Parents face critical trade-off in deciding between tap, bottled water

Mary Otto

About Mary Otto

Mary Otto, a Washington, D.C.-based freelancer, is AHCJ's topic leader on oral health and the author of "Teeth: The Story of Beauty, Inequality, and the Struggle for Oral Health in America." She can be reached at mary@healthjournalism.org.

Worries about the safety of the nation’s tap water were already a reality before the 2014 lead-contamination crisis in Flint, Mich.

Exposure to lead poses serious health risks to children. And while research shows blood lead levels have decreased substantially over the past 40 years in response to the federal Safe Drinking Water Act and Lead and Copper Rule, concerns about corrosion from aging lead service lines and lead pipes in older homes have fueled questions about water quality in communities nationwide.

Now a new study, based upon a decade’s worth of federal data, offers insights into tap water consumption patterns across ethnic and socioeconomic groups and their impact upon children’s health.

Researchers found that children who don’t drink tap water are less likely to have elevated levels of lead in their blood. But at the same time, children who are not drinking tap water are missing out on the cavity-fighting benefits of fluoride, which has been added to most public water supplies for decades. According to the study, published in the American Journal of Preventive Medicine, children who do not drink tap water suffer from higher levels of oral disease.

“Our study draws attention to a critical trade-off for parents: children who drink tap water are more likely to have elevated lead levels, yet children who avoid tap water are more likely to have tooth decay,” noted one of the paper’s authors, Gary Slade of the Department of Dental Ecology at the University of North Carolina at Chapel Hill, in a press statement released at the time of the paper’s publication.

Researchers analyzed data from the National Health and Nutrition Examination Survey (NHANES) to reach their conclusions. They looked at a nationally-representative sample of nearly 16,000 children and adolescents ranging in age from 2 to 19 who participated in NHANES from 2005 to 2014. Their records included data on blood lead levels, tooth decay rates and water consumption habits.

About 15 percent of the children reported they did not drink tap water.

Overall, the researchers found elevated lead levels in 3.1 percent of children who consumed tap water and 1.9 percent in those who did not.

(The threshhold for an elevated blood lead level was defined as 3 or more micrograms per liter.)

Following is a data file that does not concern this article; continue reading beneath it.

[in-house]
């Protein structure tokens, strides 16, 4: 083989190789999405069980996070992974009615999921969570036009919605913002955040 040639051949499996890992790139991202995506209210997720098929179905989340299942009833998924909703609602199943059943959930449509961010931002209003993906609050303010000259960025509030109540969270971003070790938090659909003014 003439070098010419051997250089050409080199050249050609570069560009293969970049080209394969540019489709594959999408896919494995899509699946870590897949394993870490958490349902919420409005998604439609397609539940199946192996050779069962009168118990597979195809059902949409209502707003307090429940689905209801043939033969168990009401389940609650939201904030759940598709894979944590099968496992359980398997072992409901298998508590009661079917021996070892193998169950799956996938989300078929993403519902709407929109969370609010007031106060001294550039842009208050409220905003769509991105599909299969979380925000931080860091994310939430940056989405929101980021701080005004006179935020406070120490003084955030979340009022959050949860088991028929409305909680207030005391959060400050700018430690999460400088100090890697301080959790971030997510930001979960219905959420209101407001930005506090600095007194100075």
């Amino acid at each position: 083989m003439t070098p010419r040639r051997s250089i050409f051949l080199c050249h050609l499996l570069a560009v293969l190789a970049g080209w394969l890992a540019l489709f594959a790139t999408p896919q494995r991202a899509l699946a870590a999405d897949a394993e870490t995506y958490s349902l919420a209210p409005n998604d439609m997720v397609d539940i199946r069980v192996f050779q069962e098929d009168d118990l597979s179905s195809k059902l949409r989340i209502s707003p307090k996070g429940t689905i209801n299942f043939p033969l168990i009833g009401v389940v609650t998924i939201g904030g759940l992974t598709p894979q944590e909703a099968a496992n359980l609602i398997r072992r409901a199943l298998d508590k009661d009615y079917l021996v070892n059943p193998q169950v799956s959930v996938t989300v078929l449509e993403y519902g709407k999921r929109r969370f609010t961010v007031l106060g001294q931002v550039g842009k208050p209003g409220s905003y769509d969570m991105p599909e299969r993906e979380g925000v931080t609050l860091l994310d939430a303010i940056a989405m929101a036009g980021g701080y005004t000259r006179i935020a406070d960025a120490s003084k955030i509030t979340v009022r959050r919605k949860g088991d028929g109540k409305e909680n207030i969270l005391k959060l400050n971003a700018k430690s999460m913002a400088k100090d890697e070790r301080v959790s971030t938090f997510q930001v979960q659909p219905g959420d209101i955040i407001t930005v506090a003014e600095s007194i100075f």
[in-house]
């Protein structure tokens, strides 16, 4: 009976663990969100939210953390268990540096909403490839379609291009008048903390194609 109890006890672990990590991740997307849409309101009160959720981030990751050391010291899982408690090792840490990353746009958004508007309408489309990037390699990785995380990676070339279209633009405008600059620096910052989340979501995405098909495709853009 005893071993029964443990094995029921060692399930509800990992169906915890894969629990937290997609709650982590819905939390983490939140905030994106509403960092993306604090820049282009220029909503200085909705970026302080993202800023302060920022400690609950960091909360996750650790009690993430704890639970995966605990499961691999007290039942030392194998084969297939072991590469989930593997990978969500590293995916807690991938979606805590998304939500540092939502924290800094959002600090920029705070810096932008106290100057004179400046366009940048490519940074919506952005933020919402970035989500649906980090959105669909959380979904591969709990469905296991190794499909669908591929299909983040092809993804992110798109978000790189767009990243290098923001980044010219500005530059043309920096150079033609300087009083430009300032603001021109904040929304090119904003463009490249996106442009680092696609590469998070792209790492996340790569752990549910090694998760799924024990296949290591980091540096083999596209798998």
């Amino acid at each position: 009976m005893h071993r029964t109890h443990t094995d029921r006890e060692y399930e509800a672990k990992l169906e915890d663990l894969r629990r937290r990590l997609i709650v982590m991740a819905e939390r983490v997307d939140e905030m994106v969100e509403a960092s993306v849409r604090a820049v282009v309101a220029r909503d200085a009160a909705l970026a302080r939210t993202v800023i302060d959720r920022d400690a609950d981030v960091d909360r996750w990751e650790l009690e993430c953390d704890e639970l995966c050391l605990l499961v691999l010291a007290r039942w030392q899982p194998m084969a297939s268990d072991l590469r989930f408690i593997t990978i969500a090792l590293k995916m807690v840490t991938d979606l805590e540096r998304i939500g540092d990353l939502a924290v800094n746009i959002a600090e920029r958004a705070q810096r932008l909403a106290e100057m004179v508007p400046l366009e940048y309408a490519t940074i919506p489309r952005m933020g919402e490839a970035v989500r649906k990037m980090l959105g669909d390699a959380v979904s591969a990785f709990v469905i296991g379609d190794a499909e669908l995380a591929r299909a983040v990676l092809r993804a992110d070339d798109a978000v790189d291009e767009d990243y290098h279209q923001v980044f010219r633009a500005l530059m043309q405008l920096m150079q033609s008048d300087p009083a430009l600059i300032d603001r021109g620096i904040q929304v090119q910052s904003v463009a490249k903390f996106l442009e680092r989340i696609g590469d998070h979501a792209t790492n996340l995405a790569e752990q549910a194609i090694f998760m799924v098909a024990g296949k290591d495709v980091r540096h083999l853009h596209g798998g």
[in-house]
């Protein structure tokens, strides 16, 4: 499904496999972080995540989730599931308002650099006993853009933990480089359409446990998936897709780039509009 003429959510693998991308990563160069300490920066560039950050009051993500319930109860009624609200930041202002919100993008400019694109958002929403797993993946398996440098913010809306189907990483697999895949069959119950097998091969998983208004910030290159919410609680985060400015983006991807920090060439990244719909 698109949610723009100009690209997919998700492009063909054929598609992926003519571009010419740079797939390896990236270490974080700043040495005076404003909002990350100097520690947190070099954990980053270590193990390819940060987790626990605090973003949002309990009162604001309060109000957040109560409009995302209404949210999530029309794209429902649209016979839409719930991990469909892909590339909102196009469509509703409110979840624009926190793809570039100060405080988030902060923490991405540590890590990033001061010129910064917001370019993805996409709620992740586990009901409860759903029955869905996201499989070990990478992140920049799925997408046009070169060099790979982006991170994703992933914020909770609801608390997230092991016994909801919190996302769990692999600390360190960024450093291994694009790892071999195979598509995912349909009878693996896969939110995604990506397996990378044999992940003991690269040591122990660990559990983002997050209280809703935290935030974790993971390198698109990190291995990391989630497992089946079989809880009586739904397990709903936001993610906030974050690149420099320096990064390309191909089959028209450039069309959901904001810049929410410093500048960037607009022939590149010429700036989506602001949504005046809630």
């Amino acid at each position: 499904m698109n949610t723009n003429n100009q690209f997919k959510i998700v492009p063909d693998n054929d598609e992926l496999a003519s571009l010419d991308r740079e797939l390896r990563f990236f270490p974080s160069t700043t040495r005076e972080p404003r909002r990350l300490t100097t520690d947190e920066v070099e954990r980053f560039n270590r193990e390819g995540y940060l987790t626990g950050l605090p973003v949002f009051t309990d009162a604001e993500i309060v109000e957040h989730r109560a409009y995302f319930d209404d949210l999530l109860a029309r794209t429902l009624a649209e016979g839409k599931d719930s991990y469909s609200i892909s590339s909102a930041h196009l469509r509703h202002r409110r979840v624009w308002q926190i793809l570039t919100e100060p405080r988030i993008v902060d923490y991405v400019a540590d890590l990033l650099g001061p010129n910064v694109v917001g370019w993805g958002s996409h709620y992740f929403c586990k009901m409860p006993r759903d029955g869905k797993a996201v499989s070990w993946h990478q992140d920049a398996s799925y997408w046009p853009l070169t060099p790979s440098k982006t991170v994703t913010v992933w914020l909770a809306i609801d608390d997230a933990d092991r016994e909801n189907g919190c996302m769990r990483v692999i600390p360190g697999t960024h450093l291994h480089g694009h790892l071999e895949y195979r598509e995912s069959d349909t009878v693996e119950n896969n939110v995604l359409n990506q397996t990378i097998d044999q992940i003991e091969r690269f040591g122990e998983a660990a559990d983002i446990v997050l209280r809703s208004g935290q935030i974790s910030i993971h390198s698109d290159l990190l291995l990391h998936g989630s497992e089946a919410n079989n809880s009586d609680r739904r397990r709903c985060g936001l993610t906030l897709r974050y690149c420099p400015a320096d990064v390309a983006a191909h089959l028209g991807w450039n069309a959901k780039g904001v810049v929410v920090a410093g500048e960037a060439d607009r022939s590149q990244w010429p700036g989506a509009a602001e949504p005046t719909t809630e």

Conversely, caries rates were higher for those who did not drink tap water. Nearly half of children – 49 percent – who drank tap water had tooth decay but 55.3 percent of children who did not drink tap water had caries.

Water consumption patterns varied widely among ethnic groups, the researchers found. While only 8 percent of non-Hispanic white children reported that they did not drink tap water, 21.5 percent of non-Hispanic black children said they did not and more than 32 percent of Mexican-American children said they did not drink tap water.

“Aversion to tap water among Mexican-American children is noteworthy,” the authors wrote in the paper. “One explanation is the legacy of experiences in Mexico, where rapid industrial development and urbanization produced high levels of environmental pollution and unsafe drinking water.”

The prevalence of elevated lead levels was higher among boys than girls, among preschool children than older children, among African-American children than non-Hispanic whites, and among children from low income homes versus higher income homes.

The study had limitations, the authors acknowledged. Environmental sources of lead, in paint chips, dust, gasoline and solder might have confounded the relationship between tap water and blood lead levels in the children. The researchers also noted that the fluoridation status of the participants’ tap water was unknown. Still, they stressed, the study offers new insights into the connections between water quality and the health of children.

“Elevated blood lead levels affect only a small minority of children but the health consequences are profound and permanent,” observed study co-author Anne E. Sanders, also from UNC, in the statement.

“On the other hand, tooth decay affects one in every two children and its consequences, such as toothache, are immediate and costly to treat.”

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